A survey of all drugs currently in clinical trials for Alzheimer’s disease found 121 unique therapies being tested in 136 Alzheimer’s drug trials. That promising finding, however, comes with not only a high failure rate, but a warning that not enough people with cognitive problems are volunteering to participate in the trials.
The paper was published in the journal Alzheimer’s & Dementia: Translational Research & Clinical Interventions by lead researcher Jeffrey Cummings of the University of Nevada, Las Vegas.
In the paper, Cummings found:
— Of the 121 drugs in clinical trials, 29 are in Phase III trials, 65 are in Phase II trials and 27 are in Phase I safety trials.
— Of the 121 drugs in clinical trials, 12 target cognitive enhancement and 12 are intended to treat neuropsychiatric and behavioral systems.
— In the last five years, researchers have continued to diversify their research away from the amyloid plaque thesis that has dominated the field for decades. Researchers are now looking at treatments targeting inflammation and vascular factors among others.
— Researchers are also studying an increasing number of drugs that have won prior government approval for non-Alzheimer’s disease treatments and are being repurposed for Alzheimer’s. These repurposed drugs now account for 43 percent of the drugs currently being tested for Alzheimer’s. Among the repurposed drugs are Metformin, Losartan and Candesartan.
“We’ve never seen more promise in the pipeline than there is today,” Cummings said in a news release. “We are going to solve this problem.”
Standing in the way, however, is the lack of patients willing to participate in research. Cummings estimated that 31,314 people are needed for currently recruiting Alzheimer’s drug trials.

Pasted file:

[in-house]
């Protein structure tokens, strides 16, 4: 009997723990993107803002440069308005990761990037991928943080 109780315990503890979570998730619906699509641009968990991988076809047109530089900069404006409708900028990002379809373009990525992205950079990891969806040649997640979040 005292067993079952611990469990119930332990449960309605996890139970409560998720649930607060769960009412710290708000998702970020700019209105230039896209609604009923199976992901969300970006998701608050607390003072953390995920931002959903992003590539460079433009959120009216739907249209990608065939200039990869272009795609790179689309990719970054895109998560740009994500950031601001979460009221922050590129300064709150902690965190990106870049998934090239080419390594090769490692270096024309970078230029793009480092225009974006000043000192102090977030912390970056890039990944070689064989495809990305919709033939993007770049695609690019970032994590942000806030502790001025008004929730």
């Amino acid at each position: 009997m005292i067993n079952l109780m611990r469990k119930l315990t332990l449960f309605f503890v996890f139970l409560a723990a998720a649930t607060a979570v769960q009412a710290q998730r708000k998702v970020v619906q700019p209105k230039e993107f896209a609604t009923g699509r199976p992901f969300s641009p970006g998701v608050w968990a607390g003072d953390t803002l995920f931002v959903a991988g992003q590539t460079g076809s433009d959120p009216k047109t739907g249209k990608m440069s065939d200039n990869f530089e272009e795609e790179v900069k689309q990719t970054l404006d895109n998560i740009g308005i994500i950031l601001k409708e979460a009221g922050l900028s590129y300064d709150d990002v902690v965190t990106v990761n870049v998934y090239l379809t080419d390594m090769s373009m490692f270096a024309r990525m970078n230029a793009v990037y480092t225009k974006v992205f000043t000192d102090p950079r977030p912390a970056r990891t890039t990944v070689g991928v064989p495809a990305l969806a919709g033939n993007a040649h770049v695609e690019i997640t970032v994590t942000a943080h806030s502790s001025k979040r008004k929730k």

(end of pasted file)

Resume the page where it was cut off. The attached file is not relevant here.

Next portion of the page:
“Patient participation is critical and recruitment is too slow, challenging and expensive,” Cummings said. “We need our ‘citizen scientists’ because they are contributing in such an important way to a future without Alzheimer’s disease.”
This is the second survey of the Alzheimer’s drug pipeline that Cummings has published. In 2014, according to the news release, he found a 99 percent failure rate for all test therapies in the pipeline at the time. And to date, the field has not been more successful.
“Since our original publication in 2014,” Cummings said, “we have yet to have a successful drug move across the finish line.”
One reason for optimism, Cummings said, is the recent discovery of biomarkers — measurements such as blood tests that can reveal very early symptoms of cognitive disorders.
“The very recent discovery of relevant biomarkers allows us to develop drugs with a precision we’ve never had before,” Cummings said.
Of the trials currently in the drug development pipeline, Cummings found that 46 percent are sponsored by the drug industry and 39 percent by academic medical centers.
The paper highlighted two drugs that have made the most progress:
Oligomannate, a seaweed extract, won approval in China for improvement in cognition with patients with mild-to-moderate Alzheimer’s disease. It has not been approved by the FDA for use in the United States.
Aducanumab, an amyloid treatment, has a request for approval pending before the FDA. Developed by Biogen and Eisai, aducanumab has had a controversial and twisted path with the companies originally cancelling the trial after aducanumab failed to pass a “futility test.”